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Hampton Hawes, a Black jazz musician, was born on this date in 1928
Born in Los Angeles, California, Hawes came from a musical family (his mother played piano for the church where his father was a Presbyterian minister). Hawes taught himself to play piano by listening to records of 1930s jazz piano musicians. He began to play professionally while still attending Polytechnic High School. Hawes worked in New York but soon returned to Los Angeles, where he became an important piece of the burgeoning "West Coast" jazz school. He worked with Howard McGhee's band and Charlie Parker.
Hawes's first recording date was with Dexter Gordon and Wardell Gray in 1947. He played with Shorty Rogers on his 1951 Modern Sounds recording session and was occasionally at the Lighthouse Club during these years. Unfortunately, Hawes had developed a drug habit, and his induction into the U.S. Army did little to help his situation. After spending time in military prison for drug-related offenses, Hawes visited Japan, where he became an early admirer and lifelong friend of Toshiko Akiyoshi, a Japanese-American jazz pianist, composer/arranger, and bandleader, one of the very few successful female instrumentalists of her generation in jazz.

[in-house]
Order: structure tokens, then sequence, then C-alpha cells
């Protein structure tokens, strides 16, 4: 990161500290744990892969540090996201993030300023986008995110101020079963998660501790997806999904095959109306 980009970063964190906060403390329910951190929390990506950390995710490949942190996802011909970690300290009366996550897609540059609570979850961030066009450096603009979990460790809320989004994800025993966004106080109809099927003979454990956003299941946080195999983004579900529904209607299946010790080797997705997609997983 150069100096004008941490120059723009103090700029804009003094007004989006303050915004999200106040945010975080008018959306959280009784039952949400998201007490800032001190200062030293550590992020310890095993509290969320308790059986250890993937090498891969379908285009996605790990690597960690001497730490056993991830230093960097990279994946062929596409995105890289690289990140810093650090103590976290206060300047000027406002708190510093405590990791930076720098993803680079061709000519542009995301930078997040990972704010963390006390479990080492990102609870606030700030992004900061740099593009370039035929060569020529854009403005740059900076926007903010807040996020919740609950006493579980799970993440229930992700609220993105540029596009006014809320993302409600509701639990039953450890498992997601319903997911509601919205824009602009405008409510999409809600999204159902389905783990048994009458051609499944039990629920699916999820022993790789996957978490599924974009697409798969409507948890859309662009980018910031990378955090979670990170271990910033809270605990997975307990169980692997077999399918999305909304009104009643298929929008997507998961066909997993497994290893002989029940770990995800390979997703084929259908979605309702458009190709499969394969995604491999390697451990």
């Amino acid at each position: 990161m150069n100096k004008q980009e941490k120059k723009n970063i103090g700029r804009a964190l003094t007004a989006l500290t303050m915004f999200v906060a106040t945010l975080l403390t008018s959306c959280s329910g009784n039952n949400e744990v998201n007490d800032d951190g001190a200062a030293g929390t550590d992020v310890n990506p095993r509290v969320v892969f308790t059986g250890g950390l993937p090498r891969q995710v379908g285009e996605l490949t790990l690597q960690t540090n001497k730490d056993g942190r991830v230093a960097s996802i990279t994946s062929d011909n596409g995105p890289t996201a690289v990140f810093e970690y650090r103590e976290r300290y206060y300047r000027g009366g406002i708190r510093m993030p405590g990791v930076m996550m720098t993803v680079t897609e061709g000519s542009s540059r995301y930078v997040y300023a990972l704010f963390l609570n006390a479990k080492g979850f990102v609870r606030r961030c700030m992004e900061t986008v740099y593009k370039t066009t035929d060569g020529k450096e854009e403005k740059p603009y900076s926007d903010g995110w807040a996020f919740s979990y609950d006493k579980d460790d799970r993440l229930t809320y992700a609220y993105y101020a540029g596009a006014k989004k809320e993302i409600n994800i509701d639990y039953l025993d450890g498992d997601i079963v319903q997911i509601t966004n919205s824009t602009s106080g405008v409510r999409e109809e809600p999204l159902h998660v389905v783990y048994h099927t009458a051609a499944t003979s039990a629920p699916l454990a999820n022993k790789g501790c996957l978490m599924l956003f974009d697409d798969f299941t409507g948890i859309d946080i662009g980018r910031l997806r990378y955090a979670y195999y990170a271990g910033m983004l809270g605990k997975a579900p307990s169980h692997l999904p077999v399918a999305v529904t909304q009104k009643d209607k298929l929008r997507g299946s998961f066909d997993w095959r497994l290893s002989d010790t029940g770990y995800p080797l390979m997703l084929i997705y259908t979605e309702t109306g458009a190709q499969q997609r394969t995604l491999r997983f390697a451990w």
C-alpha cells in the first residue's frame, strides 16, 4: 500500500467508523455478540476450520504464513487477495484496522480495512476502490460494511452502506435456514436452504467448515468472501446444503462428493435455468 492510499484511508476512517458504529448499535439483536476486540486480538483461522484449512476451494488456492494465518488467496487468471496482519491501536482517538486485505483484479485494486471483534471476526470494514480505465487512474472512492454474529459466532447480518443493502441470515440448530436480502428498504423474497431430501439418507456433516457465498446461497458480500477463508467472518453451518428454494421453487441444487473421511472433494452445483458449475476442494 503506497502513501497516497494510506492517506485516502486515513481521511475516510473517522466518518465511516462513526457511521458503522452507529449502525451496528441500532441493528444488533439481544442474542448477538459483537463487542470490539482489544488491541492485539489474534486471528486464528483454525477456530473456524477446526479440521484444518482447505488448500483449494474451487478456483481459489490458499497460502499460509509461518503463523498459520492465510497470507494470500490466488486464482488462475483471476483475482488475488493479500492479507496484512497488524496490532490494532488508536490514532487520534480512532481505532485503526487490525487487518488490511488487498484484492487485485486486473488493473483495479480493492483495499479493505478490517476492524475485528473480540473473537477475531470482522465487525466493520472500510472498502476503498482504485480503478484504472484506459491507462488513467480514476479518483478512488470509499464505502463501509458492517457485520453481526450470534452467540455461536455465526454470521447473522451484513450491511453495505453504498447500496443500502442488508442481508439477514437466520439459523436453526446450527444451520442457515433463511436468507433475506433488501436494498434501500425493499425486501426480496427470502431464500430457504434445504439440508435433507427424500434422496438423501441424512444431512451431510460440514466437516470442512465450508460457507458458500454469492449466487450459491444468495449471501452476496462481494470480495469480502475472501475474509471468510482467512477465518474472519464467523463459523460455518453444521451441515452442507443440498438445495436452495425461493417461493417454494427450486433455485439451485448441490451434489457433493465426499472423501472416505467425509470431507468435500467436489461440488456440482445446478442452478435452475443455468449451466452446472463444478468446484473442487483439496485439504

In 1955, Hawes recorded for Contemporary Records and formed a trio with Red Mitchell and Chuck Thompson. The trio's first album was successful but it expanded to a quartet with the addition of guitarist Jim Hall. This set established Hawes as a major figure.
Also, in the mid-1950s, Hawes recorded with artists including Art Pepper, Bill Perkins, and Charles Mingus. A 1958 record date, “For Real!” with Harold Land, was the last time. Despite urging and advice, Hawes had sunk into acute drug dependency.
He went to prison for heroin possession when his musical importance and influence were at their height. Released in 1963 by the order of President John F. Kennedy, Hawes returned to recording for Contemporary and other labels in the USA, Europe, and Japan. In the 1970s, Hawes recorded studio and festival sessions, sometimes using the electric piano. His autobiography is called “Raise Up Off Me,” 1974.
Hampton Hawes died on 22 May 1977 in Los Angeles.